Ethiopia to Greece via Djibouti, flight report June 22-24, 2003
In the air again and it feels GREAT. I left Addis Ababa this morning at 10:30 local time with an almost no hassle departure. The only problem was the rain. I had planned to depart at 8:30 but decided to wait for less rain and improved visibility and ceiling. This is only a short 2.5 hours flight, mostly "downhill" as I start at 7600 feet and end at 47 feet, but there are a few mountains around that I need to see and avoid. It starts to clear and I take off, it feels GREAT. I climb and remain only a few thousand feet above the surface, but soon the surface elevation drops and I'm higher. At the same time it becomes very hazy, I see less and less. For a while I feel like I'm in a red cloud, but I can just make out the ground on both sides if I look closely. I don't feel real comfortable, but know that the ground is descending and I'm clear. I thought I would see the Red Sea and it clears a small amount as I get close to Djibouti, but I can only see a few miles, nothing really. I'm cleared to descend, finally I find the airport, fly the pattern and land. It's HOT. After a cool morning requiring a jacket at 7,000 feet in Addis, it's 43 degrees C and very uncomfortable in Djibouti. I clear customs and immigration then start to work with ATC on my flight plan, landing and fees, and met report for the next day.
Everything is close and after several hours all is worked out and ready for an early morning departure. Only need to gas up at 1800 hr. I prefer to fill up when it's a little cooler, rather than during the heat of the day. If the Mobil person had showed up as planned it would have been great, he was an hour late (change of shifts) and it took another hour to refuel from the two 55 gallon drums. So, not much time left for dinner. I had the taxi take me to a supermarket and I bought pizza, flan, cookies, juice, candy and water. Enough for dinner and 2 meals during the flight. Off to bed.
Departure went as planned at 0530 local time. Unfortunately, I had headwinds right from the start. When I looked at the met report, it showed 10 to 15 k headwinds, which would be ok, but 25 to 35k is too much. I climbed to 6000 feet through hazy, still dark skies. I couldn't see the sea below me and even as it got light, I could barely see the land. After an hour into the flight, I'd pretty much decided that I'd need to stop in Luxor for more gas. There were small bumps and a rain shower over southern Eritrea, and the ground speed dropped to 95k, I'll definitely need a stop.
The sun came out to my right and the red haze continued. No pictures on this leg, which is too bad because I'd wanted to see the Red Sea. Oh well. When the ground speed went above 110k, I cheered, but knew that a stop was still required. The combination of time flown plus remaining estimated time enroute had to be less than 15 hours for me to continue. I only had 17 hrs of fuel and I didn't want to have any question about fuel with the last 3 hours over the Mediterranean to Iraklion.
I'm asked to climb to 8,500 ft, which I do, very slowly. After 2 position reports with Asmera, I lose contact with them. But, I'm pretty sure I'll pick them up as I get closer to their main airport, so I'm not worried. When everything is running smoothly and I have no further position reports, I plug in to HF email to see if I can make contact with any stations. Hurray, contact the first time. Unfortunately, since I have a backlog of position report to send, I use up all the 30 minutes allotted time immediately and can't send any more emails. Also, the return messages say that the position reports aren't accepted because they are too old. Double bummer. It's fun watching the position reports on the map (see Kid's Page if you haven't yet seen the position reports).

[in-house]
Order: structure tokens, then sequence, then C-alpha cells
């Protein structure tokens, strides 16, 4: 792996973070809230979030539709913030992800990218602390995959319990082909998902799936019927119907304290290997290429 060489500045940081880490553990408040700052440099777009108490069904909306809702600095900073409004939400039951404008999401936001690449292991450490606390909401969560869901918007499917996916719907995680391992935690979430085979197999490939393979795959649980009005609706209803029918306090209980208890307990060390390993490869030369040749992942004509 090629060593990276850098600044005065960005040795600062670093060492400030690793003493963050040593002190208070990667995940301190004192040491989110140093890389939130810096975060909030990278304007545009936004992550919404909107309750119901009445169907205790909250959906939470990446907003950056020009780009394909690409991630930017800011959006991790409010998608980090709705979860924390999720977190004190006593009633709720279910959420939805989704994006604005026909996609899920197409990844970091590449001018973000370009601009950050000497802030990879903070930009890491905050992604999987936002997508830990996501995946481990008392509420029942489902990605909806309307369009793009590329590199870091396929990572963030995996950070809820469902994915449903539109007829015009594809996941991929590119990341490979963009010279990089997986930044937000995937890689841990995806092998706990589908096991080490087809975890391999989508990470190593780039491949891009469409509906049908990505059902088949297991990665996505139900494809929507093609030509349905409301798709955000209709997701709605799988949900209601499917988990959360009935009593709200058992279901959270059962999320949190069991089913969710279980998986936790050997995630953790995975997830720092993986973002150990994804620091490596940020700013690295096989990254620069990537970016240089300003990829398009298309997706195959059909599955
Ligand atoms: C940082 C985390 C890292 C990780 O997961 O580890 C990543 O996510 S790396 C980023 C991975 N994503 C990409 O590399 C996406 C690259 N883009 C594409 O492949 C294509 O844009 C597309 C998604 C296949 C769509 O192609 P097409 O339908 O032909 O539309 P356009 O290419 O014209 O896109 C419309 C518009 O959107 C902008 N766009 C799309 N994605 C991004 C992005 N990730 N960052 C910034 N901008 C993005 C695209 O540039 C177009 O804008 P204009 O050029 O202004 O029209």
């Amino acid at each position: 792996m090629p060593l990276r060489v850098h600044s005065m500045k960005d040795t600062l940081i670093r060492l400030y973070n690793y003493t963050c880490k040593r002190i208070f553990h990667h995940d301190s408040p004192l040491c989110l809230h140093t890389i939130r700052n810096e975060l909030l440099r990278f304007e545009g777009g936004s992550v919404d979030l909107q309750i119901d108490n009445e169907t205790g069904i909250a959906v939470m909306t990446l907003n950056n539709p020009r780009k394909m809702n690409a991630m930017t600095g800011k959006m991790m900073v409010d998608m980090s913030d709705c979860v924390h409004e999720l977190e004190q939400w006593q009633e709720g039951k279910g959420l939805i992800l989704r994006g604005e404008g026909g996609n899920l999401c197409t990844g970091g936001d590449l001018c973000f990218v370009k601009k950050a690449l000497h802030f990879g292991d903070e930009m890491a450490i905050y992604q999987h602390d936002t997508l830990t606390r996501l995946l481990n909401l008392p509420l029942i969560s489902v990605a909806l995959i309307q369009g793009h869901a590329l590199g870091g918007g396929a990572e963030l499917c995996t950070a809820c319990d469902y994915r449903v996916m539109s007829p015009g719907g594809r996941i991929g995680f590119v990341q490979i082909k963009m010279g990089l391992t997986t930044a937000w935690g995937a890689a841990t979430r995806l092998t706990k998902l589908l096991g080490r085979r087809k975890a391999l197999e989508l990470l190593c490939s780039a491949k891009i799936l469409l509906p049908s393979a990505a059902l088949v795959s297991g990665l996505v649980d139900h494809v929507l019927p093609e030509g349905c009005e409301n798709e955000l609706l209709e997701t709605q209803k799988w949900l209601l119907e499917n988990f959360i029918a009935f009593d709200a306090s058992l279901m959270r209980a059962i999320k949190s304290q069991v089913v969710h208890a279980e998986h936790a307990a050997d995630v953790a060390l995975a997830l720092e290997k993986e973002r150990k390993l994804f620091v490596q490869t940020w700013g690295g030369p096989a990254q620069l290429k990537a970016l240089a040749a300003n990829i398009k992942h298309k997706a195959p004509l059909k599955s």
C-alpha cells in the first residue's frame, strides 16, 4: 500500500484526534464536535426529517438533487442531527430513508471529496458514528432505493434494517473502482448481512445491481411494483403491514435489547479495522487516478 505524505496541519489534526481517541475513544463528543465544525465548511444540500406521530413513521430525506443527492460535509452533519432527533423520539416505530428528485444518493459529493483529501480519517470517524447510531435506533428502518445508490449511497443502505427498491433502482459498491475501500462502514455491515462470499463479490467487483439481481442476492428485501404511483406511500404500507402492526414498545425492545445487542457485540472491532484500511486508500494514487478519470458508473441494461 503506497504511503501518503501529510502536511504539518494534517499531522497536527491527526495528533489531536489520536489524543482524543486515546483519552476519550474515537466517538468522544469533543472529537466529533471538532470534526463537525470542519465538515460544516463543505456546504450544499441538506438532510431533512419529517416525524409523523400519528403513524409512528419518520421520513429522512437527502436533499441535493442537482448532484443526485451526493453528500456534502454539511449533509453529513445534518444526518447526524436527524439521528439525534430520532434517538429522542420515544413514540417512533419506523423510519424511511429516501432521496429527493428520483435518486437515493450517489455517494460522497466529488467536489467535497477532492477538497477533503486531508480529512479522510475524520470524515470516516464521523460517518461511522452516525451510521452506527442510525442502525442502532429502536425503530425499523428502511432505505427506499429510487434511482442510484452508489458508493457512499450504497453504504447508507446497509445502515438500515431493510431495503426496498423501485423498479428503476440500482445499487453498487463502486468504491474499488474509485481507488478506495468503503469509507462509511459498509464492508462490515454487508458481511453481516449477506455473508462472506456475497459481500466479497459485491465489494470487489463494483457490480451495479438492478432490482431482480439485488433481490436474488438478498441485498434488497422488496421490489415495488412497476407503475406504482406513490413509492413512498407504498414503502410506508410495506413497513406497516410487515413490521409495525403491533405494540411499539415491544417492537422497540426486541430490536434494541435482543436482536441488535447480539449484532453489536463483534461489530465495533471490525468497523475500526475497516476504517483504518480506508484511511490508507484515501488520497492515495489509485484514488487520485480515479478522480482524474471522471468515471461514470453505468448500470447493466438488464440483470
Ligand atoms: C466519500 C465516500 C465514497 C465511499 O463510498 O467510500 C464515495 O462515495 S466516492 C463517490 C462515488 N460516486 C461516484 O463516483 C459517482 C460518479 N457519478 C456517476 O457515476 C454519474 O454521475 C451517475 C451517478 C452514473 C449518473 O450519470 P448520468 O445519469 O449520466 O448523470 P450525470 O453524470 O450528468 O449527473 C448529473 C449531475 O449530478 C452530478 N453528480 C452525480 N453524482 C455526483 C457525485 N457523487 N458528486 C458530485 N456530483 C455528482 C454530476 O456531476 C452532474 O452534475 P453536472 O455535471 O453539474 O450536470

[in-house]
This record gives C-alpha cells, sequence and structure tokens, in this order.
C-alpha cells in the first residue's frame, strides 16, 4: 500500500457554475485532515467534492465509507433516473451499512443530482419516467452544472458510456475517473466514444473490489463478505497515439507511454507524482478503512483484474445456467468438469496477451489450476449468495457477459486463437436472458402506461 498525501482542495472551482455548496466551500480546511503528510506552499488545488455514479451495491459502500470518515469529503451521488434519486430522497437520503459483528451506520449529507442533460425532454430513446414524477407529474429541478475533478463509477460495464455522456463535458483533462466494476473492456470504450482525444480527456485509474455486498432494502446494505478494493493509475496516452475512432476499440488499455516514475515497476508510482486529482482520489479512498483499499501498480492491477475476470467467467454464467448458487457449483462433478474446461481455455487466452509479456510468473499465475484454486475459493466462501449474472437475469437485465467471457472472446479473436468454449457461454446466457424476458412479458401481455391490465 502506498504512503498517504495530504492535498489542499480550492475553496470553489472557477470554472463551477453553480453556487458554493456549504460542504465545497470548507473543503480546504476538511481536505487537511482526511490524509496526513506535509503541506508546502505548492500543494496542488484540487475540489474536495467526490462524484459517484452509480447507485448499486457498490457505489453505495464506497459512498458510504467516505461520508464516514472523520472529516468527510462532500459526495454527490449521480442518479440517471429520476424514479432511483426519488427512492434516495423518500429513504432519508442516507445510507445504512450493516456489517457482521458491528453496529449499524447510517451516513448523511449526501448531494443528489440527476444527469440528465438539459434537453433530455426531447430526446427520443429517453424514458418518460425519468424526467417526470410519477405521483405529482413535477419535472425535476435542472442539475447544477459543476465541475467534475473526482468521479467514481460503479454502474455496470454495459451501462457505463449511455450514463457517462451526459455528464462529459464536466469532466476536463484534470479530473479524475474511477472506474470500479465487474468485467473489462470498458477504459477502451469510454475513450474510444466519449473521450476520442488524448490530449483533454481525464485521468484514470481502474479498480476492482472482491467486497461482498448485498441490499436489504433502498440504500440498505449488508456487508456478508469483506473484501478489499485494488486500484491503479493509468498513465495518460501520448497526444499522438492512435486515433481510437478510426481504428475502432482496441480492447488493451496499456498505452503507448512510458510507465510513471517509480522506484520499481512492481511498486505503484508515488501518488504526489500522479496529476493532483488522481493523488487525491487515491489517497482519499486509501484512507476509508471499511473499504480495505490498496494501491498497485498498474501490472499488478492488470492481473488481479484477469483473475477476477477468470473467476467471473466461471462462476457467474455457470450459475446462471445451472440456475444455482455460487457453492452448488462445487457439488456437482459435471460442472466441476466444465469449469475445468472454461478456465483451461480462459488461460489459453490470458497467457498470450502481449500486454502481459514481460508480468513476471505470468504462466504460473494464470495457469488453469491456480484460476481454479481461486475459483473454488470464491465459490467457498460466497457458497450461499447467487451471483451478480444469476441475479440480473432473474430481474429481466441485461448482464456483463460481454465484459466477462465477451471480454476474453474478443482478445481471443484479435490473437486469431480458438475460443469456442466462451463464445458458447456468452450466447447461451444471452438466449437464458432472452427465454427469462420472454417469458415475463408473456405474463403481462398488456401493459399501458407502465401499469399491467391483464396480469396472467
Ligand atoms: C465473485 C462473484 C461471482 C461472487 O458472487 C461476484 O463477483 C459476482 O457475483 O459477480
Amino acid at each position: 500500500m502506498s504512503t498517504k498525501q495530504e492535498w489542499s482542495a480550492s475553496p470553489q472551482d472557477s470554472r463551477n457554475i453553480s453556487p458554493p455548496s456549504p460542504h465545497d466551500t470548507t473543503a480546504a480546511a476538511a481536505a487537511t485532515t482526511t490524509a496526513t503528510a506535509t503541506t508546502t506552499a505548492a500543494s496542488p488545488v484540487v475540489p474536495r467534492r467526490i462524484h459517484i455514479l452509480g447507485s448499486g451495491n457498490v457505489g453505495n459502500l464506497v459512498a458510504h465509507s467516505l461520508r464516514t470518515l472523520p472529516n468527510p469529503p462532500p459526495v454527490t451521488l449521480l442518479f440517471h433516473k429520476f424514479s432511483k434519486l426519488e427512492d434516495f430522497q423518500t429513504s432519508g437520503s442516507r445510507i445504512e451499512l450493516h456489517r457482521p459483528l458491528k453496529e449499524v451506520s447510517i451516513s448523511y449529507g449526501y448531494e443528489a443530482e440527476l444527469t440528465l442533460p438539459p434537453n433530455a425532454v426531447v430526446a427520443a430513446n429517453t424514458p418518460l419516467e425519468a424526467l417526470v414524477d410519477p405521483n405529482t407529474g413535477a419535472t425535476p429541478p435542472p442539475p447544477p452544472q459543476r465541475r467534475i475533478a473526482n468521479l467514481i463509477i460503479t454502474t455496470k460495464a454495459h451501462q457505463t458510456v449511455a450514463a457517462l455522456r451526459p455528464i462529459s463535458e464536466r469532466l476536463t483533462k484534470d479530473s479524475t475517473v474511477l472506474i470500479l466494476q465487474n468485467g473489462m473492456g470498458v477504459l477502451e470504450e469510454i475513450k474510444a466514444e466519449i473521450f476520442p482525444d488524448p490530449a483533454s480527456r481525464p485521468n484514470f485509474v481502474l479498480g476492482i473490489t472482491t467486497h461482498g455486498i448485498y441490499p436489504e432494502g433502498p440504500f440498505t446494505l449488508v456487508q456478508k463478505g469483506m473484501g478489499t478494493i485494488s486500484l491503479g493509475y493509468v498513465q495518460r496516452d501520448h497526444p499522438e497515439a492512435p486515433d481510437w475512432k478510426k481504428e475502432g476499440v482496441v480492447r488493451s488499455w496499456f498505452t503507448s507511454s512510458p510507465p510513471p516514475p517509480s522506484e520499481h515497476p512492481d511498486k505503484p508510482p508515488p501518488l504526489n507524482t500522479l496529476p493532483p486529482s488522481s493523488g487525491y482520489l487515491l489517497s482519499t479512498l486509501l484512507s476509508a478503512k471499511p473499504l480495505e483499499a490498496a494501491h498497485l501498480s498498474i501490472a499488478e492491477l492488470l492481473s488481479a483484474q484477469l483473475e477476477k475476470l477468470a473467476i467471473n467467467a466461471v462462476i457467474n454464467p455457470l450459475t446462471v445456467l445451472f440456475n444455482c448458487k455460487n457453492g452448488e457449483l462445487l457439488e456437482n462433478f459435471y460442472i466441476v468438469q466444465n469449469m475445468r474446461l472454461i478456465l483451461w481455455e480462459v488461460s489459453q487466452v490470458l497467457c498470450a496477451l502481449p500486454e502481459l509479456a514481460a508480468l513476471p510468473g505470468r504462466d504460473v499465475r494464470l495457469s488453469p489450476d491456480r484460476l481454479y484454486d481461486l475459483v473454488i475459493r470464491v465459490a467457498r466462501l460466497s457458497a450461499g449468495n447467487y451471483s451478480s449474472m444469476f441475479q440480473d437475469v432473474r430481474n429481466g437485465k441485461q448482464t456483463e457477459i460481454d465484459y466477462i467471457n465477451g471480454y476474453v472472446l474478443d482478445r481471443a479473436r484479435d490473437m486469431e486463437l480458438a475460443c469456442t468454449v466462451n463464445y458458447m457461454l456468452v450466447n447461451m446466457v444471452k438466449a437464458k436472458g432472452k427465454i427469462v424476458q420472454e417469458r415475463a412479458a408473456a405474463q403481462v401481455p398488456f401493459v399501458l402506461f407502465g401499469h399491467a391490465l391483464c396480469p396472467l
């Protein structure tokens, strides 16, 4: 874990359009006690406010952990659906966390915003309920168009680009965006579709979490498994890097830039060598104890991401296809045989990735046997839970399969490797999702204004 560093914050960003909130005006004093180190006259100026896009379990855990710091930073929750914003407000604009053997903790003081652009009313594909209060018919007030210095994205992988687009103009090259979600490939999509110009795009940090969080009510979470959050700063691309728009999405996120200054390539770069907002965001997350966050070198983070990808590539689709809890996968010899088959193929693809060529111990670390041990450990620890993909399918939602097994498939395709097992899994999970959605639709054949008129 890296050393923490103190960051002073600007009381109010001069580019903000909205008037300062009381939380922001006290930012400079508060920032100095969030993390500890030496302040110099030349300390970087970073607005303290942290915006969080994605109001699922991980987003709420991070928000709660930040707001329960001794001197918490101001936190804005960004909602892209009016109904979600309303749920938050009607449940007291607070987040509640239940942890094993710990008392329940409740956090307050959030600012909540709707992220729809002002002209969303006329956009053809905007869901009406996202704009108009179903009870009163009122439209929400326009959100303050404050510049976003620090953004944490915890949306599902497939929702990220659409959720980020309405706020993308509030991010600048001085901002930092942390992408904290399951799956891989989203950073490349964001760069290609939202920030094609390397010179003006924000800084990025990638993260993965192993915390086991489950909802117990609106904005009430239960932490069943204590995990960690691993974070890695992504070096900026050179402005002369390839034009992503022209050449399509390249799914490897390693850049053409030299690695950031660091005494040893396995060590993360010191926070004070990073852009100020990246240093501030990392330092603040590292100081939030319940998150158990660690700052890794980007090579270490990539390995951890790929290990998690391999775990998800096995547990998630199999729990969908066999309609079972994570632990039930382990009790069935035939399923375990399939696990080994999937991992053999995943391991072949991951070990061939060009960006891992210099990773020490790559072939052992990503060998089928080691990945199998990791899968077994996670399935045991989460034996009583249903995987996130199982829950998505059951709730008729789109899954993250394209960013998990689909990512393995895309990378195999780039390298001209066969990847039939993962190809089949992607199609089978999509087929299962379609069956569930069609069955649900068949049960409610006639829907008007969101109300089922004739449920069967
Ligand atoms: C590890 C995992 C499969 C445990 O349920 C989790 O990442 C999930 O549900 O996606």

I talk with Asmera control as I get closer and confirm my flight level at 8,500 ft. While I was over the sea, I felt comfortable at FL085, but as I approached land, the minimum safe enroute altitude was 11,000 going up to 11,600. At the next position report, I questioned remaining at 8,500, he responded that it was okay. I was vigilantly looking at the land through the haze. It started increasing in elevation, but slowly, so I thought I was ok. I kept looking ahead and down. I was also getting close to the 4 hours on the back tank and didn't want multiple problems at the same time, so I switched to the right wing tank -- one less thing to worry about. Then I saw a ridge through the haze. Like some of the ridges I'd seen in Ethiopia. Then I saw some higher mountains ahead. I started climbing. With the haze I couldn't see very well and with the weight, I couldn't climb very well, so I opted for a 360 degree turn to give me a better view and more time to climb. I didn't like what I saw, mountains, I finally made it to 10,500 but the minimum safe altitude was 11,600, so I kept climbing and looking. After a long, agonizingly slow climb, I was finally looking down on the peaks. As I saw each new peak through the haze, and realized that it was lower than my altitude, I started to relax. Actually, there was less headwind up here and the speed was up to 130k, as least one good result of the climb. Only 25 minutes to the next reporting point and at that point, the minimum safe altitude goes down to 8,000 feet; then I can really relax. I tried calling Asmera to report my altitude change, but couldn't reach them. I tried Khartoum center on HF and VHF with no luck. Oh well, I wasn't going to let it bother me, I was safe at 11,600 and that's what mattered!!